03 Mar Being a displaced mother at the Colombian-Venezuelan border
These are the words of one of the women who attend the Jesuit Refugee Service (JRS) in Norte de Santander, a Colombian department located at the border with Venezuela. At the Colombian Borders. An area whose migratory reality contains many key elements that help us understand what, in reality, is a deep humanitarian crisis with different roots. On the one hand, since 2017, the crisis has been caused by the beginning of the implementation of the Peace Accords between the National Government of Colombia and the FARC-EP, in a polarized country where violence is taking on new forms but is not being reduced. On the other hand, it drinks from the worsening political and economic situation in Venezuela, which is causing a large number of people to be in a situation of extreme vulnerability and social risk, both inside and outside the borders.
The border is a bond, a connection, but it has progressively become a space in which the rights of displaced persons are violated, as well as those of the host population, who live in a situation of profound lack of protection. Women are the main victims of this situation, because they are forced to flee or to move to places where there are no productive alternatives for them or opportunities to get an education for their children. Among these, pregnant and lactating women who have migrated find themselves in a situation of special vulnerability: unprotected due to their irregular situation and without the possibility of accessing services that cover basic needs.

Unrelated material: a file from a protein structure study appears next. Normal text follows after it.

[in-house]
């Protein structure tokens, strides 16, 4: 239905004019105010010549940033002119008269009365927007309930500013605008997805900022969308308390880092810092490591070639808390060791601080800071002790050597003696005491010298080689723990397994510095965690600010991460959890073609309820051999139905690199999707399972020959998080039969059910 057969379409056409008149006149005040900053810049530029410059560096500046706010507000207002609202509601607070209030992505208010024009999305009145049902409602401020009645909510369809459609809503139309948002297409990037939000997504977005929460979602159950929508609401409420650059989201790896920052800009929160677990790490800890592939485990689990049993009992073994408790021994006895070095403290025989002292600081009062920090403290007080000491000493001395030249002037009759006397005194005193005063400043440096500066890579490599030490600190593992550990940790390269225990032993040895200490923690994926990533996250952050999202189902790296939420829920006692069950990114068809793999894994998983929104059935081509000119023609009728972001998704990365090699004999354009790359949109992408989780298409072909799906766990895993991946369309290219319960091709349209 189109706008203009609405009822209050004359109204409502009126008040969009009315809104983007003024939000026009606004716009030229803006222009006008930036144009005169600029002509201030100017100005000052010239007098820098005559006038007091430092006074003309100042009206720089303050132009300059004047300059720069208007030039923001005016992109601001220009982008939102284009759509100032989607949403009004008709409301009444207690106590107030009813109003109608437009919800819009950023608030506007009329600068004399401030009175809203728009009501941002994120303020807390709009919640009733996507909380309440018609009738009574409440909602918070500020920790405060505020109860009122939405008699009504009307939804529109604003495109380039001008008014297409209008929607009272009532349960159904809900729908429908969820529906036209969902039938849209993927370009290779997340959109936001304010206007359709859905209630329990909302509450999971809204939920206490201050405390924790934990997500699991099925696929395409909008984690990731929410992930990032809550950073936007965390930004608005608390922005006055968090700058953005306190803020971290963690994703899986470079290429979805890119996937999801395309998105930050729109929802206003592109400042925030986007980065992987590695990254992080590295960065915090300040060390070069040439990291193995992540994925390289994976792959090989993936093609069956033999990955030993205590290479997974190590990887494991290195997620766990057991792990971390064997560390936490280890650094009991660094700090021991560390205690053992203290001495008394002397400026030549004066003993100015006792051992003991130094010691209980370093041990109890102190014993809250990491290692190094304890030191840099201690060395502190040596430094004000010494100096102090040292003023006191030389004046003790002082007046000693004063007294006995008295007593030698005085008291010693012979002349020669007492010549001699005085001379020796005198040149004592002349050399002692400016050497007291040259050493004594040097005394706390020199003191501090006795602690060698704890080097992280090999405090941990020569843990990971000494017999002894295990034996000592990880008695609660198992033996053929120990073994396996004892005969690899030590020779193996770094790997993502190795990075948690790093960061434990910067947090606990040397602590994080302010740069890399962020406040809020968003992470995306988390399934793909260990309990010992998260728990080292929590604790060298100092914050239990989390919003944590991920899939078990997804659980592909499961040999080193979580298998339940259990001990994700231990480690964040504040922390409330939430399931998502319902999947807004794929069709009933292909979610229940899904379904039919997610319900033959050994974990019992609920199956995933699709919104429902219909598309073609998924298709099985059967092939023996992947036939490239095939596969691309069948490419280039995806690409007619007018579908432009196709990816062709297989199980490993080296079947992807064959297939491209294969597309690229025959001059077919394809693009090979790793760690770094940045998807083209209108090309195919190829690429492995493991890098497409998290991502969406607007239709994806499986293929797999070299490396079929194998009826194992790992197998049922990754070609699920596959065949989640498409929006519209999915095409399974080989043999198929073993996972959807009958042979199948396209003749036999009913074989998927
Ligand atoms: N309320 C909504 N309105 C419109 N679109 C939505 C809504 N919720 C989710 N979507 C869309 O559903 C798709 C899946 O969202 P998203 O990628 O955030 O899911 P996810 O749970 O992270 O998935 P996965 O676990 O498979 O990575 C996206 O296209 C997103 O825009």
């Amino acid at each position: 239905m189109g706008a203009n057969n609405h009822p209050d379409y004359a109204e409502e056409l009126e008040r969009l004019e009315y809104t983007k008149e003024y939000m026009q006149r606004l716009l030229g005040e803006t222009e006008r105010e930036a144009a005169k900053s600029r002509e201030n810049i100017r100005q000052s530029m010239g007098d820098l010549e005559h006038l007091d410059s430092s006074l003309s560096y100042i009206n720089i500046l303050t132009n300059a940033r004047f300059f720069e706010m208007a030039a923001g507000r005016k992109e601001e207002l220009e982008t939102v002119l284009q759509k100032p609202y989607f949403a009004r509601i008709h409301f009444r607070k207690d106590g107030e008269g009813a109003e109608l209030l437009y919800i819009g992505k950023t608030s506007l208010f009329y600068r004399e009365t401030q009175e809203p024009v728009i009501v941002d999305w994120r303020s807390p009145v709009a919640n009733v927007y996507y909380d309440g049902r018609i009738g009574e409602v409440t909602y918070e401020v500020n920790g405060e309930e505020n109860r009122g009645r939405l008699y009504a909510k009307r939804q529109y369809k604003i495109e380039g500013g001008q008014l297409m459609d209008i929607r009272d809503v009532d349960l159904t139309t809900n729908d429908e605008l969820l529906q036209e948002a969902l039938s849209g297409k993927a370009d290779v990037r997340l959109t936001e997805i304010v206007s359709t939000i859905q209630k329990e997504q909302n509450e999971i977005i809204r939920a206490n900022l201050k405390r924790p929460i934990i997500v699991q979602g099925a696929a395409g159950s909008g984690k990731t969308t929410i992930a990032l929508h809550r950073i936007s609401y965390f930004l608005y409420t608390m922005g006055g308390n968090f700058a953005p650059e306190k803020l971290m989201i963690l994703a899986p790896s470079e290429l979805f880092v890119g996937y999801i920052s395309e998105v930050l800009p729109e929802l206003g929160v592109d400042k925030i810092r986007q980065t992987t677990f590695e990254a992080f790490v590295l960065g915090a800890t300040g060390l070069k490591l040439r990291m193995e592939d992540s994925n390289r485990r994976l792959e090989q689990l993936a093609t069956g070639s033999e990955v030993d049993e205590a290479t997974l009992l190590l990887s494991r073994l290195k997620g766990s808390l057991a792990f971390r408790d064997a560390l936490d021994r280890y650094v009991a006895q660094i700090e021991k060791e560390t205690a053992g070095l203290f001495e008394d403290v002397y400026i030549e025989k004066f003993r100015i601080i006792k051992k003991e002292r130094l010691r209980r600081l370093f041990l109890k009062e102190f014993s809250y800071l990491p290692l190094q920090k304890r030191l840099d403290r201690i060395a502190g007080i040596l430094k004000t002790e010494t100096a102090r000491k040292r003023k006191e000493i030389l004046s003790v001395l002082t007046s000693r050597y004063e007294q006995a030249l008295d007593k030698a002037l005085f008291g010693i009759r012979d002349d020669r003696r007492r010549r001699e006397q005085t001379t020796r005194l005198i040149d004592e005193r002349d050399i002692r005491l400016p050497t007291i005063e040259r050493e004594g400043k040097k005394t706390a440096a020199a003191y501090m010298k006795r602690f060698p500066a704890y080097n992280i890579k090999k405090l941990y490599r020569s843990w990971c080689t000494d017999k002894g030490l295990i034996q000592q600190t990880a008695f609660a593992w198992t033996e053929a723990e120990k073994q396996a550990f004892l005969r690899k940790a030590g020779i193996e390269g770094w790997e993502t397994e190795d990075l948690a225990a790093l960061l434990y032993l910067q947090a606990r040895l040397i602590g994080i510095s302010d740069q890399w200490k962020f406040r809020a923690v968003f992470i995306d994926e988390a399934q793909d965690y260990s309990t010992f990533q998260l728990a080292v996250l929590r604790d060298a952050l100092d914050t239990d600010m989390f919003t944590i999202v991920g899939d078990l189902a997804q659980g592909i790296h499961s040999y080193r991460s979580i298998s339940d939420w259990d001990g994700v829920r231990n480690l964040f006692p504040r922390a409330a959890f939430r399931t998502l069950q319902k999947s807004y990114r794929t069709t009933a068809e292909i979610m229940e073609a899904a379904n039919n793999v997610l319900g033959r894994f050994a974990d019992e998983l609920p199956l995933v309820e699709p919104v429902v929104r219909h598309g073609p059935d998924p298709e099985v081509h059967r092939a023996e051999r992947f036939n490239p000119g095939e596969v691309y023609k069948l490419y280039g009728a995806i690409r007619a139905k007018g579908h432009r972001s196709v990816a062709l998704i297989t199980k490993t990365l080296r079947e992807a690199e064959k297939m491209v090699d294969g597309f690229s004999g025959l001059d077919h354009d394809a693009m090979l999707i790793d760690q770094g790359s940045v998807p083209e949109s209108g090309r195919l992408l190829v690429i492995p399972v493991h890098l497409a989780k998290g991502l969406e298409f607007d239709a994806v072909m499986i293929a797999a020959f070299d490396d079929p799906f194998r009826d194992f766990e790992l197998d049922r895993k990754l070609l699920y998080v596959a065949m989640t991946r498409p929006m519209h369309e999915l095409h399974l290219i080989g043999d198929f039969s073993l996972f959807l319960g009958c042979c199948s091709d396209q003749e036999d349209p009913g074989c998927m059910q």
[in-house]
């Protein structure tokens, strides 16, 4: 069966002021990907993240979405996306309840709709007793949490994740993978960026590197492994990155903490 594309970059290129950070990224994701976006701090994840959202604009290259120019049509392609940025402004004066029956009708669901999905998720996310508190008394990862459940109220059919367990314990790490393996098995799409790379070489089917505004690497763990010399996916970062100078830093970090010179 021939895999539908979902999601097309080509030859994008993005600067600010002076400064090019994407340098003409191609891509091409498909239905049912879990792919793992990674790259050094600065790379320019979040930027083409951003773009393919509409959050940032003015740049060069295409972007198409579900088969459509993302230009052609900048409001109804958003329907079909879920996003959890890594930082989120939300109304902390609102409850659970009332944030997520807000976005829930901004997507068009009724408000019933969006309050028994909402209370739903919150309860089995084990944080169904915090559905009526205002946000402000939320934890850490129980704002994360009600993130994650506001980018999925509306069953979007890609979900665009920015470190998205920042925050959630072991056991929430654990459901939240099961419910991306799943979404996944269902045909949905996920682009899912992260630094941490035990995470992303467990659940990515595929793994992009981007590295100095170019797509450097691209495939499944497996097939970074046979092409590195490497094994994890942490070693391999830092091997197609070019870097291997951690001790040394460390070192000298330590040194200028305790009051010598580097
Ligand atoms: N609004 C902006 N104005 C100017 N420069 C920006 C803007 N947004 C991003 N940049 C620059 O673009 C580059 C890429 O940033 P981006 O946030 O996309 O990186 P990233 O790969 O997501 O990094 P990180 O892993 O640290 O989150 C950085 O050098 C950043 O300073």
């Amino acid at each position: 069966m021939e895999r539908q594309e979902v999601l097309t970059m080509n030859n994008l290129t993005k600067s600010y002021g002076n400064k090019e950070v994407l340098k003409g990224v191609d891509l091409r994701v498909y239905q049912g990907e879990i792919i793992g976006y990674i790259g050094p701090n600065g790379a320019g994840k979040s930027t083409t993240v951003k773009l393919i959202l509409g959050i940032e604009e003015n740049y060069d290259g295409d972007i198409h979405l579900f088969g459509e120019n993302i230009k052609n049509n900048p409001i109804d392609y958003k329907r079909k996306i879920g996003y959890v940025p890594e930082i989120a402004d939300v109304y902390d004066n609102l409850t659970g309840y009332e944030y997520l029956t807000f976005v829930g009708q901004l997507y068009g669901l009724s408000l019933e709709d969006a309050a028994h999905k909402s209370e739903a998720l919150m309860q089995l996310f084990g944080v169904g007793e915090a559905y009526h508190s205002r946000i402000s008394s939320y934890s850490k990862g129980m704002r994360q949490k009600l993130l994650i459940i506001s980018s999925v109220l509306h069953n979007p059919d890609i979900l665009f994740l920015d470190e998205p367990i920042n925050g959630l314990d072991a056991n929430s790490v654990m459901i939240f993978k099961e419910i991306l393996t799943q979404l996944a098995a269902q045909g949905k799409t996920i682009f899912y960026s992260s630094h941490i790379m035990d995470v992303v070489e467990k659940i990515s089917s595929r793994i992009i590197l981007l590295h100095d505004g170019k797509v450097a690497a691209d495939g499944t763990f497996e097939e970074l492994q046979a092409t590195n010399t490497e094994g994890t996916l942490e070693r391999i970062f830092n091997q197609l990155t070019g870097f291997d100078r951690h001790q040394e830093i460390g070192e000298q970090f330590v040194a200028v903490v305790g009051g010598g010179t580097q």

«This has changed my life, because it has been difficult to leave the little that we had and even more being pregnant», explains another women served by the Jesuit Refugee Service (JRS) in Norte de Santander. «Although we came here with our minds prepared for everything… because here we know that there are more possibilities than in Venezuela”.
JRS offers a hospital and a shelter, gives them legal advice to bring them closer to their rights, if offers accompaniment in psychosocial processes, humanitarian assistance, access to prenatal check-ups and access to certain types of medication.
«This has changed my life, because it has been difficult to leave the little that we had and even more being pregnant.»
Many of the women in the area flee from the fear and violence that they suffer on their place of origin, from the gender-based violence that most of them suffer and from the emotional stress caused by family disintegration and the changing roles during displacement. They are resilient women, seeking to move forward despite the various adversities that they have encountered along the way, putting their integrity and that of their families at risk. Added to this situation we find the various health problems affecting pregnant and lactating women and their children.